In greedy geometric routing, player u routes information to some remote player v by forwarding the information to its connected neighbour u′ closest to v in the plane according to the distance above. If u has no neighbour u′ closer to v than uself, then navigation fails, and we say that u cannot navigate to v. The percentage of pairs of players u, v such that u can successfully navigate to v is called the success ratio. If this percentage is 100%, we say that the network is maximally (100%) navigable.

The strategy space of player u is all possible combinations of edges that u can establish to other players. One extremal strategy is to establish no edges. The other extreme is to connect to everyone. The total number of possibilities for u is 2N−1. Any combination of strategies that all players select is a network on N nodes.

The objective of each player u is to set up a minimal number of edges to other players such that u can still navigate to any other player in the network. Formally, the cost function of player u that it minimizes is cu=ku+nu, where ku is the number of edges that u establishes, and nu is either zero if u can navigate to everyone, or infinity otherwise. A more formal description of the strategies and payoffs can be found in Supplementary Note 1.

Nash equilibria of the game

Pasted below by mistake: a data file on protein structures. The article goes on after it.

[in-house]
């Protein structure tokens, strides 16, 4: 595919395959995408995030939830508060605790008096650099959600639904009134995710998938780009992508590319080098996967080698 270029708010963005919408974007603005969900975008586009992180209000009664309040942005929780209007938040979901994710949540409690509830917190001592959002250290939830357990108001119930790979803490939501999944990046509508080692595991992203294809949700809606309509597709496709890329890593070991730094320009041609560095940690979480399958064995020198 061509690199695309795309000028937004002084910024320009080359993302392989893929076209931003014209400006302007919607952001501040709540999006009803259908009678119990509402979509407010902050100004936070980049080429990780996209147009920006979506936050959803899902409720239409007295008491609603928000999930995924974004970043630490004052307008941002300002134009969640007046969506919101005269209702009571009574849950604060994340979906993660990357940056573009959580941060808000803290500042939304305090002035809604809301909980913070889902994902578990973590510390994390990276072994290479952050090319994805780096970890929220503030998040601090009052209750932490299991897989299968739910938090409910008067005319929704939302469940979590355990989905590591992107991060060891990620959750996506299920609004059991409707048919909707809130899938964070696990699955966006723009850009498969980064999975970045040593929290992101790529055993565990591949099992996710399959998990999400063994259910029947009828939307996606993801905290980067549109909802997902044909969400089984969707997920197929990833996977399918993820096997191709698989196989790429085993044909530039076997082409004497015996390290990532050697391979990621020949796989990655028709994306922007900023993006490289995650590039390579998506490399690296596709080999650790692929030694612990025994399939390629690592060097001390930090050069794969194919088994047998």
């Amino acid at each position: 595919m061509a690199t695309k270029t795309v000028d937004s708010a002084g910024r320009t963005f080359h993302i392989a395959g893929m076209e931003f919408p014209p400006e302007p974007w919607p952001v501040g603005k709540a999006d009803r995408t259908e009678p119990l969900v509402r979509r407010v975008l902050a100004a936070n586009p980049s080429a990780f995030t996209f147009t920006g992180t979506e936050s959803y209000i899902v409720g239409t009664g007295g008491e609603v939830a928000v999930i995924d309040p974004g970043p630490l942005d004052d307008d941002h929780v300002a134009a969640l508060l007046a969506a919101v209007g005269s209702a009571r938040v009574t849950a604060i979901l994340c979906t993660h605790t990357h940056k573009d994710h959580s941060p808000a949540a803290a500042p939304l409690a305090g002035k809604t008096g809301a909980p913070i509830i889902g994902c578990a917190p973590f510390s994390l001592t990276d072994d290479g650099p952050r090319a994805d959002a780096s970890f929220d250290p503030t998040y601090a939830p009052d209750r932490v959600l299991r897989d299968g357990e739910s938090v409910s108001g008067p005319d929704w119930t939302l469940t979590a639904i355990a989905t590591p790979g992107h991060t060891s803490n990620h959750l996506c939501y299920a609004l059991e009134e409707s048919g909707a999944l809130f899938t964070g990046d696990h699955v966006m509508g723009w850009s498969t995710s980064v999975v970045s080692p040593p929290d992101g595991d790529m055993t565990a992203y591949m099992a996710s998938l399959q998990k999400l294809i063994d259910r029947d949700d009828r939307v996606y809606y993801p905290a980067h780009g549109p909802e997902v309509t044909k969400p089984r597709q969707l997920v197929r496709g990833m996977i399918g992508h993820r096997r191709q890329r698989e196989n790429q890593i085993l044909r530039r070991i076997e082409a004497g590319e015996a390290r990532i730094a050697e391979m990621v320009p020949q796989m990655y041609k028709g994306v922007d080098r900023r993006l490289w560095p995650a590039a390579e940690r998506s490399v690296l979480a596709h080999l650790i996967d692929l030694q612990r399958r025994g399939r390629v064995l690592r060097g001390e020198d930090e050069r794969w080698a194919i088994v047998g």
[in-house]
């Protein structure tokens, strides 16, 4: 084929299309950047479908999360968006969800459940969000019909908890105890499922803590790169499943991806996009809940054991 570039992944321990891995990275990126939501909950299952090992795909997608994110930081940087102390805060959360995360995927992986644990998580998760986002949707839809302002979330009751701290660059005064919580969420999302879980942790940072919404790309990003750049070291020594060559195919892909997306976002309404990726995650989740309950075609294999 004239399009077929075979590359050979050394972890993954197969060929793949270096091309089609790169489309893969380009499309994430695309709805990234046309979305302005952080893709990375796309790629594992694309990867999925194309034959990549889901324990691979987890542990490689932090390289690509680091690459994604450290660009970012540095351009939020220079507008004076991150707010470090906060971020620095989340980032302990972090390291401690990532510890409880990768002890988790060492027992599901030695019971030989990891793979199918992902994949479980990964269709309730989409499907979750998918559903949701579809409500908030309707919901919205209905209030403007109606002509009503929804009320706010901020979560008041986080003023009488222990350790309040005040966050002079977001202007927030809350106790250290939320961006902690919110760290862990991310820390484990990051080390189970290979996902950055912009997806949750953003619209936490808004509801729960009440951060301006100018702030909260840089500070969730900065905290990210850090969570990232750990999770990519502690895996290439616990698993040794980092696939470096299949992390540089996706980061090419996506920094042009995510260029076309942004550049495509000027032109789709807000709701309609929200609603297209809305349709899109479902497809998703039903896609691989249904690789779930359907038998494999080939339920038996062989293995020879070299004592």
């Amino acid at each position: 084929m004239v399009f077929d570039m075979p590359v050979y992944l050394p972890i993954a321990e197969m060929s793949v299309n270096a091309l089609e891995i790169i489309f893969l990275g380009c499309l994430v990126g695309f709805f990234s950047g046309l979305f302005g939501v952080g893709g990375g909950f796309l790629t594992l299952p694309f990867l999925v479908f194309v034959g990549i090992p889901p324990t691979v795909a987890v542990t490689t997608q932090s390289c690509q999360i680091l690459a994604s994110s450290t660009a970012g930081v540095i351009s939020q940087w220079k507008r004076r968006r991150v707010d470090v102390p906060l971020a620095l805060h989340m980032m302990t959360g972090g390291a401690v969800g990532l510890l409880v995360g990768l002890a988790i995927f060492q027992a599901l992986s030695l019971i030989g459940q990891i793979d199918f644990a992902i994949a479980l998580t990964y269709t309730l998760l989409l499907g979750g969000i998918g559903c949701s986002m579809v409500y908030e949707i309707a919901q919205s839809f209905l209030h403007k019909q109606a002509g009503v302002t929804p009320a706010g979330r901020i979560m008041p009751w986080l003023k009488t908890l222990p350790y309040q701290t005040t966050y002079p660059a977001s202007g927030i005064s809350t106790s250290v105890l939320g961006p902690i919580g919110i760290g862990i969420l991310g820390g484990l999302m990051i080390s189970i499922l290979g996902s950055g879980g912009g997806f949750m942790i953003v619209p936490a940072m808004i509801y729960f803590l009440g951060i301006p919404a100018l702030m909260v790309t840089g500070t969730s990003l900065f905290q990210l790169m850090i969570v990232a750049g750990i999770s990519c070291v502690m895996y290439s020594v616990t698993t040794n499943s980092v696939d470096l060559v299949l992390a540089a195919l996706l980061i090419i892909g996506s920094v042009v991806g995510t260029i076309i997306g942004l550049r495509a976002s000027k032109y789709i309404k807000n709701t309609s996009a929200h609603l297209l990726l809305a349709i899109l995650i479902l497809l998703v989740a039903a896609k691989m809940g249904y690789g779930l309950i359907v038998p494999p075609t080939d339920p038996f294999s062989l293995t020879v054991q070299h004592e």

Given any player u, we call player v's coverage area the set of all points closer to v than to u, Fig. 2. Trivially v covers itself, since it is closer to itself (d(v, v)=0) than to u. Therefore if u connects to all other players, then u trivially covers them all. The optimal strategy for u minimizing u's costs is thus to connect to a minimal number of players such that the union of their coverage areas contains all the other players. Indeed, if u does that, and if all other players do the same, then the resulting network is 100% navigable at minimal number of edges. The network is fully navigable because if u wants to navigate to any remote player w, then by construction there exists u's neighbour v that contains w in its coverage area, and u can use v as the next hop towards w. If v is not directly connected to w, then there exists v's neighbour v′ that contains w in its coverage area, so that v can route to v′, and so on until the information reaches destination w lying within the intersection of all the coverage areas along the path, Fig. 2. The problem of finding the optimal set of edges for u thus reduces to the minimum set cover problem42. A formal description of the equilibrium network and a detailed example (for simplicity in the Euclidean plane) can be found in Supplementary Note 2 and Supplementary Fig. 1.